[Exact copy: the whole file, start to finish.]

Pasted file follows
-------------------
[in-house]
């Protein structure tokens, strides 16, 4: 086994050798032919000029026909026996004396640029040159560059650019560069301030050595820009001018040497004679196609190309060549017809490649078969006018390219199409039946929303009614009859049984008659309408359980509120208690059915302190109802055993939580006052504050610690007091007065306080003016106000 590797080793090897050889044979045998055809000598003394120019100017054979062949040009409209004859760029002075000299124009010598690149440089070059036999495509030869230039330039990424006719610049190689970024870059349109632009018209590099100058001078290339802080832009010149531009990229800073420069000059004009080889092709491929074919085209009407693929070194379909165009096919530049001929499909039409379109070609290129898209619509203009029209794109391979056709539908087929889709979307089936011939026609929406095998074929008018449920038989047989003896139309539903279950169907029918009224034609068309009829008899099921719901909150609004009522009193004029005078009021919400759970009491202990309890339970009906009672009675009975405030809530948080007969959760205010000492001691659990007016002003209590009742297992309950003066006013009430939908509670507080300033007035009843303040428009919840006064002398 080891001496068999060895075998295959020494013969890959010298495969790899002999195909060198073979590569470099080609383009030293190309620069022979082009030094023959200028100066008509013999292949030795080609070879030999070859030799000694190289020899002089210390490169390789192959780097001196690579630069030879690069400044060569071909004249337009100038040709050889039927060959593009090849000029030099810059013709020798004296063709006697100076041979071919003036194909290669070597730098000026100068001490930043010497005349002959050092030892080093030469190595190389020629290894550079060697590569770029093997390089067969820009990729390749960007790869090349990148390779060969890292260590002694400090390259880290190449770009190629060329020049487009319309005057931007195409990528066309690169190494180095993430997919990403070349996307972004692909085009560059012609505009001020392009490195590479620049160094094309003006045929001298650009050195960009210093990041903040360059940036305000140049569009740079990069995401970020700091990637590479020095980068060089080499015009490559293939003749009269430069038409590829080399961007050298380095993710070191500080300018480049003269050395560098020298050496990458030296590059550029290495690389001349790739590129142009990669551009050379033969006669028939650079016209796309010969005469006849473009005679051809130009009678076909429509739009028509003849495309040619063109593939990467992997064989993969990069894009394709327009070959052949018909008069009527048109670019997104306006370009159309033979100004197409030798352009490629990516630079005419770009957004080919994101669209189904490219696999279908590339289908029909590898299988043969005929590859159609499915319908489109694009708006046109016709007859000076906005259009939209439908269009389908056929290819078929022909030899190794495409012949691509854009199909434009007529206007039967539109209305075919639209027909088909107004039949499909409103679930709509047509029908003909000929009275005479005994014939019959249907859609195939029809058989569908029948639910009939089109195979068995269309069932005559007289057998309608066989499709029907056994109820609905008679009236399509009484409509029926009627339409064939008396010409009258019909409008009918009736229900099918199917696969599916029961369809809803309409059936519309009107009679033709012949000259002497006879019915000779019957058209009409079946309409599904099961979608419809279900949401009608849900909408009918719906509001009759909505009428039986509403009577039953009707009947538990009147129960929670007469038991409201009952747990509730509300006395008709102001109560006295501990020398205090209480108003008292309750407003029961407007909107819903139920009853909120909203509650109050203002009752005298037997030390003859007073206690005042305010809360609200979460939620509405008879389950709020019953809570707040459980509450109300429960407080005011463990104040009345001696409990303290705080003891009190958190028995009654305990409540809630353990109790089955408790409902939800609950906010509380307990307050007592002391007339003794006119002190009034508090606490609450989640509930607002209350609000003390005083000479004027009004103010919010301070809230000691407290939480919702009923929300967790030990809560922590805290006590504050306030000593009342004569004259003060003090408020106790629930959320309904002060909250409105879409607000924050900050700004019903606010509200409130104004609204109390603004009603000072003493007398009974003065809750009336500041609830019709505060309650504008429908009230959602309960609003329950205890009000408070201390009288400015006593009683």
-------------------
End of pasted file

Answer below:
[in-house]
């Protein structure tokens, strides 16, 4: 086994050798032919000029026909026996004396640029040159560059650019560069301030050595820009001018040497004679196609190309060549017809490649078969006018390219199409039946929303009614009859049984008659309408359980509120208690059915302190109802055993939580006052504050610690007091007065306080003016106000 590797080793090897050889044979045998055809000598003394120019100017054979062949040009409209004859760029002075000299124009010598690149440089070059036999495509030869230039330039990424006719610049190689970024870059349109632009018209590099100058001078290339802080832009010149531009990229800073420069000059004009080889092709491929074919085209009407693929070194379909165009096919530049001929499909039409379109070609290129898209619509203009029209794109391979056709539908087929889709979307089936011939026609929406095998074929008018449920038989047989003896139309539903279950169907029918009224034609068309009829008899099921719901909150609004009522009193004029005078009021919400759970009491202990309890339970009906009672009675009975405030809530948080007969959760205010000492001691659990007016002003209590009742297992309950003066006013009430939908509670507080300033007035009843303040428009919840006064002398 080891001496068999060895075998295959020494013969890959010298495969790899002999195909060198073979590569470099080609383009030293190309620069022979082009030094023959200028100066008509013999292949030795080609070879030999070859030799000694190289020899002089210390490169390789192959780097001196690579630069030879690069400044060569071909004249337009100038040709050889039927060959593009090849000029030099810059013709020798004296063709006697100076041979071919003036194909290669070597730098000026100068001490930043010497005349002959050092030892080093030469190595190389020629290894550079060697590569770029093997390089067969820009990729390749960007790869090349990148390779060969890292260590002694400090390259880290190449770009190629060329020049487009319309005057931007195409990528066309690169190494180095993430997919990403070349996307972004692909085009560059012609505009001020392009490195590479620049160094094309003006045929001298650009050195960009210093990041903040360059940036305000140049569009740079990069995401970020700091990637590479020095980068060089080499015009490559293939003749009269430069038409590829080399961007050298380095993710070191500080300018480049003269050395560098020298050496990458030296590059550029290495690389001349790739590129142009990669551009050379033969006669028939650079016209796309010969005469006849473009005679051809130009009678076909429509739009028509003849495309040619063109593939990467992997064989993969990069894009394709327009070959052949018909008069009527048109670019997104306006370009159309033979100004197409030798352009490629990516630079005419770009957004080919994101669209189904490219696999279908590339289908029909590898299988043969005929590859159609499915319908489109694009708006046109016709007859000076906005259009939209439908269009389908056929290819078929022909030899190794495409012949691509854009199909434009007529206007039967539109209305075919639209027909088909107004039949499909409103679930709509047509029908003909000929009275005479005994014939019959249907859609195939029809058989569908029948639910009939089109195979068995269309069932005559007289057998309608066989499709029907056994109820609905008679009236399509009484409509029926009627339409064939008396010409009258019909409008009918009736229900099918199917696969599916029961369809809803309409059936519309009107009679033709012949000259002497006879019915000779019957058209009409079946309409599904099961979608419809279900949401009608849900909408009918719906509001009759909505009428039986509403009577039953009707009947538990009147129960929670007469038991409201009952747990509730509300006395008709102001109560006295501990020398205090209480108003008292309750407003029961407007909107819903139920009853909120909203509650109050203002009752005298037997030390003859007073206690005042305010809360609200979460939620509405008879389950709020019953809570707040459980509450109300429960407080005011463990104040009345001696409990303290705080003891009190958190028995009654305990409540809630353990109790089955408790409902939800609950906010509380307990307050007592002391007339003794006119002190009034508090606490609450989640509930607002209350609000003390005083000479004027009004103010919010301070809230000691407290939480919702009923929300967790030990809560922590805290006590504050306030000593009342004569004259003060003090408020106790629930959320309904002060909250409105879409607000924050900050700004019903606010509200409130104004609204109390603004009603000072003493007398009974003065809750009336500041609830019709505060309650504008429908009230959602309960609003329950205890009000408070201390009288400015006593009683």